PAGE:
With respect to these three items proffered by White to show pretext we agree with the district court that they are insufficient, alone or in combination, to meet White's production burden on the pretext issue and raise a genuine issue of material fact.



With respect to White's second category of pretext evidence, our conclusion is different. He had 29 3/4 years of service with Westinghouse when he was discharged. After 30 years of service, he could have chosen early retirement at age 58 instead of age 60. His retirement benefits, no matter when he retired, would have been greater. The district court acknowledged that "White raises a compelling argument that Westinghouse may have timed his discharge so as to avoid paying him an additional two years of pension benefits." Dist.Ct.Mem.Op. at 10. It calculated that "discharging White before his thirtieth anniversary saved Westinghouse two years of early retirement pension benefits totalling $24,472.56, plus $15.69 per month for the rest of his life, if he chooses early retirement." Id. The district court concluded that "it seems that Westinghouse did indeed realize a significant savings by laying him off just short of his thirtieth anniversary." Id.


The district court, however, dismissed this "compelling argument" as irrelevant to the issue of age discrimination. Id. at 11-12. It considered this evidence potentially relevant only to the issue of interference with pension rights under the Employee Retirement Income Security Act of 1974 (ERISA), 29 U.S.C.A. Sec. 1001 et seq. (West 1985 & Supp.1988). Id. at 12 n. 1. Focusing on the dollars involved, the district court concluded that "[t]he fact that Westinghouse may have fired White three months earlier to save pension benefits does not go to the question of whether White's age was a determinative factor in their decision to fire him." Id. at 12.


We disagree. Focusing only on the dollar amounts of the pension benefits ignores the fact that such amounts are inextricably linked to an employee's years of service to the company and, hence, to his age. In Metz v. Transit Mix, Inc., 828 F.2d 1202 (7th Cir.1987), the plaintiff's "high salary was a direct result of his many years of employment." Id. at 1203. He was laid off after a plant closing and replaced by a lower paid younger employee. The district court found that although the plaintiff had established a prima facie case for discrimination, cost savings on salary was a legitimate, non-discriminatory reason for discharge. The United States Court of Appeals for the Seventh Circuit, in reversing the district court's judgment for the employer, cautioned that using pay as a "proxy" for age should only be done on a case-by-case basis.9 This approach should apply to the issue of pretext as well as to the issue of an employer's justification for discharge. Furthermore, pension benefits are more closely and consistently tied to seniority and age than is pay.


In the context of a motion for summary judgment, the district court cannot decide issues of fact. The timing of White's discharge raises a genuine issue of material fact as to whether Westinghouse's proffered reasons for discharging White were merely a pretext for impermissible discrimination. The district court should have denied defendant's motion for summary judgment and let the case proceed to trial. Accordingly, we will reverse the district court's order granting Westinghouse's motion for summary judgment and remand this case for further proceedings consistent with this opinion.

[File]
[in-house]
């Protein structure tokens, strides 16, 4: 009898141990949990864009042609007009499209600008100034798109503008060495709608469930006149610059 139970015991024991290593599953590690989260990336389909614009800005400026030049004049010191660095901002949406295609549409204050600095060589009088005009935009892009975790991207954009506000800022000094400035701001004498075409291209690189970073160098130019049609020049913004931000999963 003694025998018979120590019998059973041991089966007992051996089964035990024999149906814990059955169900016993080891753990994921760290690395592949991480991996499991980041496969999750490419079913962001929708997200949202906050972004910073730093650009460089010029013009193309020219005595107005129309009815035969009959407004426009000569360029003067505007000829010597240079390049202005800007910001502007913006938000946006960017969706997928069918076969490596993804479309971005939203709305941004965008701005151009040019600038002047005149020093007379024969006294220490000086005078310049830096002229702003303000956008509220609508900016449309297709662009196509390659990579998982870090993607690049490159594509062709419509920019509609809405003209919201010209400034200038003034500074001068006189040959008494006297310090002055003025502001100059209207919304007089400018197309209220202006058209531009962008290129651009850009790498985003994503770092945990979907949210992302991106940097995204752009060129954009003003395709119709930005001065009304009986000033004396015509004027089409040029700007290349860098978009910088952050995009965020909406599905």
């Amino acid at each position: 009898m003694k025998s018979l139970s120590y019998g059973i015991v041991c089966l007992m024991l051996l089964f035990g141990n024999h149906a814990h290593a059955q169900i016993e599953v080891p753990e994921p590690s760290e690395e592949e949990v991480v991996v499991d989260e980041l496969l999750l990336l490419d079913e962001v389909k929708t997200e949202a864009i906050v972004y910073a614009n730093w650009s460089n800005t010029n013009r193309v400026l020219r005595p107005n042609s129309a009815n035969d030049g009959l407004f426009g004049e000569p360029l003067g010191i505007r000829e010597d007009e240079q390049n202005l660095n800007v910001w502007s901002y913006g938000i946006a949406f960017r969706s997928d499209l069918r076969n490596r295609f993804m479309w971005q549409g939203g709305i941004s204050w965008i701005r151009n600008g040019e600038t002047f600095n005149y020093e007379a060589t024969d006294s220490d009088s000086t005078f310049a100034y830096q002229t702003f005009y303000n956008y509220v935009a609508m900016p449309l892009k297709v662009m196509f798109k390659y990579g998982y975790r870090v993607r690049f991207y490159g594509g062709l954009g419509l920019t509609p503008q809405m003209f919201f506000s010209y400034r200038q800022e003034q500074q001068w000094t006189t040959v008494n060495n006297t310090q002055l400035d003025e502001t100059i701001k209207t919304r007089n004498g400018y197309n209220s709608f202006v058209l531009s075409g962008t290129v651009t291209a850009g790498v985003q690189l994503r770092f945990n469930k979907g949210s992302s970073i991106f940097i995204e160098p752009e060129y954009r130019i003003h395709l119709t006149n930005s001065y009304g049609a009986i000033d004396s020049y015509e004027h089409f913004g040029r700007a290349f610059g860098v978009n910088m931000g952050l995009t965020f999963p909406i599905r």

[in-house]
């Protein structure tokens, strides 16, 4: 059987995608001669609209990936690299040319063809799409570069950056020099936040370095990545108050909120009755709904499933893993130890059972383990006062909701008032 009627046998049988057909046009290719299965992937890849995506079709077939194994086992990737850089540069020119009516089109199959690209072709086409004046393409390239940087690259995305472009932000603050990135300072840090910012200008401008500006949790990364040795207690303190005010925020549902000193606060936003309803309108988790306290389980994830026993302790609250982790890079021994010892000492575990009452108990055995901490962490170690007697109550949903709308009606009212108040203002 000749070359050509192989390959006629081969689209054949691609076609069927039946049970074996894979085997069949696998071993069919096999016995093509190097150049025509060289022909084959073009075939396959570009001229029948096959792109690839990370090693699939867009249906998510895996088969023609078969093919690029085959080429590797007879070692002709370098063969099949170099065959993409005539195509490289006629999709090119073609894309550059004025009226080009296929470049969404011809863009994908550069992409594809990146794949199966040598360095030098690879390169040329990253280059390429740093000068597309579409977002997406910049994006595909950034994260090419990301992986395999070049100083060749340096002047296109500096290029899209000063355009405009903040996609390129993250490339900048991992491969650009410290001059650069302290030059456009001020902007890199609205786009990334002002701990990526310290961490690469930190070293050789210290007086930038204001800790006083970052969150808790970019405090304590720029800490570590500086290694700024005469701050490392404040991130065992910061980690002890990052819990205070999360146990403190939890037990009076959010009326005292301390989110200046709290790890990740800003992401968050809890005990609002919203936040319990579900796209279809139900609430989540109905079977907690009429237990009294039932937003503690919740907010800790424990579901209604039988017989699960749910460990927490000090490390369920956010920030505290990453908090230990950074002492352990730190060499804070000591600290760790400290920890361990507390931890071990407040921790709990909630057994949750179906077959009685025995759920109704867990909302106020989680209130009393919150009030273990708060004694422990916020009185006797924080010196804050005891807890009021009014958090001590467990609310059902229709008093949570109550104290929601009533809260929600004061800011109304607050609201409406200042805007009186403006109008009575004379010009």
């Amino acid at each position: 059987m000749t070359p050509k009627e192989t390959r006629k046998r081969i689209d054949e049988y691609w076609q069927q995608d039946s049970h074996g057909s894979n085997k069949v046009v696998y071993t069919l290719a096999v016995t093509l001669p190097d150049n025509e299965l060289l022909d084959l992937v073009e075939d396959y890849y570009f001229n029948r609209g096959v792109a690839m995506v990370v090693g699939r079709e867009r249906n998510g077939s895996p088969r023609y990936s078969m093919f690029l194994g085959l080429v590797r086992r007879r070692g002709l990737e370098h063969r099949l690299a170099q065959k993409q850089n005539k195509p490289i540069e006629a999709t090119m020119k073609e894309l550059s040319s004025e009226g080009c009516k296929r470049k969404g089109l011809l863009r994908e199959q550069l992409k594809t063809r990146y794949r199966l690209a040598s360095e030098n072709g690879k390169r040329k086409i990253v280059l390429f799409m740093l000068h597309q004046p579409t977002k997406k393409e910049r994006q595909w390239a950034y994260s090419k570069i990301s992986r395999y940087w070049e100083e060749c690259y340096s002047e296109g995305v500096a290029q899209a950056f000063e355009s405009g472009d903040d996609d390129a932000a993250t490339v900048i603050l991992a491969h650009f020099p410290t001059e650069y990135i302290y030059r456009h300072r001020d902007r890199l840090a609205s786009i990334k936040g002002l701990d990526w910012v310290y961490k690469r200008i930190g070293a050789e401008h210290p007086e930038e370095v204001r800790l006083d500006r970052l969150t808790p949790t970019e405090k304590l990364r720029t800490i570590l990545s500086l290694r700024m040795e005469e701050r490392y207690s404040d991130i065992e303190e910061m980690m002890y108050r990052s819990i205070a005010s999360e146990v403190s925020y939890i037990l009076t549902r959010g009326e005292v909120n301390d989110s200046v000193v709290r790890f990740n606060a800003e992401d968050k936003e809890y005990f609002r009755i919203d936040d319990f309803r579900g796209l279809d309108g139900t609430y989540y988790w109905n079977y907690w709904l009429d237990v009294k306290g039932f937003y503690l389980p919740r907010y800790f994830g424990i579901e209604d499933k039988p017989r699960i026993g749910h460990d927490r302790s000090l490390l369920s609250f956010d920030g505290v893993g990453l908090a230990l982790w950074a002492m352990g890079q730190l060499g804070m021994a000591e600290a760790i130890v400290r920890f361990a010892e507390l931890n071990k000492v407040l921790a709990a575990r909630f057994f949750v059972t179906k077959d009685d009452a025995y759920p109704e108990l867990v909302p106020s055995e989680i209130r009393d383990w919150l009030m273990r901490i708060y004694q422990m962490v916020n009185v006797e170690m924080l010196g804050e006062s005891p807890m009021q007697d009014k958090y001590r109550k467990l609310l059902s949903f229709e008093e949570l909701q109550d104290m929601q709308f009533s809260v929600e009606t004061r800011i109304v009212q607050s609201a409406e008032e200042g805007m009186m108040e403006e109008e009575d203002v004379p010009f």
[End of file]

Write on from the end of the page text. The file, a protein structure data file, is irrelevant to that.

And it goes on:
The district court had jurisdiction under the Age Discrimination in Employment Act (ADEA), 29 U.S.C.A. Secs. 621-634 (West 1985). We have jurisdiction under 28 U.S.C.A. Sec. 1291 (West Supp.1987)


About 550 persons were laid off throughout the Nuclear Operations Division as part of this reduction in force


White was ranked tenth out of 10 in 1984 and ninth out of 9 in 1985 in performance evaluations prepared by Neubert


In his affidavit, Martin Stones, Manager of Human Resources in the Nuclear Operations Division at the time of White's discharge, states that when White reaches age 60, "he will be eligible to receive a pension of $1,004.00 per month. If he applies for his retirement benefits at age 65 ... he will receive $1,434.28 per month. If Mr. White had reached 30 years of service, his monthly retirement benefits, were he to apply at age 60, would be $1,019.69. If he waited until he reached age 65, his monthly benefit, based on 30 years of service, would be $1,456.70." App. at 27. While the monthly differences may not seem great, they accumulate substantially over White's life expectancy. See infra at 61-62


The statute makes it unlawful for an employer "to discharge any individual ... because of such individual's age." 29 U.S.C.A. Sec. 623(a)(1) (West 1985). However, the statute does not prohibit such action "where the differentiation is based on reasonable factors other than age." 29 U.S.C.A. Sec. 623(f)(1) (West 1985). At the time of this case, the ADEA covered individuals between the ages of 40 and 70. 29 U.S.C.A. Sec. 631(a) (West 1985). It has since been amended to cover individuals who are at least 40 years of age. 29 U.S.C.A. Sec. 631(a) (West Supp.1988)


As already noted, White was not replaced in his position on special assignment, nor were his duties assigned to anyone. This is not surprising since those duties were expressly created to allow White to demonstrate his individual initiative and job performance. The district court noted that White's last previous substantive duties, as senior engineer on the Spanish nuclear project, were assigned to Kent Kirkham, who was then 37 years old. District Court Memorandum Opinion at 9


We evaluate this evidence here only to determine whether it raises a genuine issue of material fact sufficient to preclude summary judgment. We express no opinion as to its relevance at trial


Moore is the person referred to in Martin Stones' electronic mail letter


In EEOC v. City of Altoona, 723 F.2d4 (3d Cir.1983), cert. denied, 467 U.S. 1204, 104 S.Ct. 2386, 81 L.Ed.2d 344 (1984), we reviewed a state statutory provision requiring that the most senior among those eligible for pension retirement should be laid off first in a reduction in force. On the issue of whether this statute provided a legitimate, non-discriminatory reason for discharge, we stated that "seniority is in section 11 inexorably linked with age, and cannot be viewed as a separate factor." Id. at 6. Although City of Altoona discussed this linkage in the context of section 11 of the Third Class Cities Firemen's Civil Service Act, Pa.Stat.Ann. tit. 53, Sec. 39871 (Purdon 1957), common sense indicates that seniority and age are "inexorably linked" in any context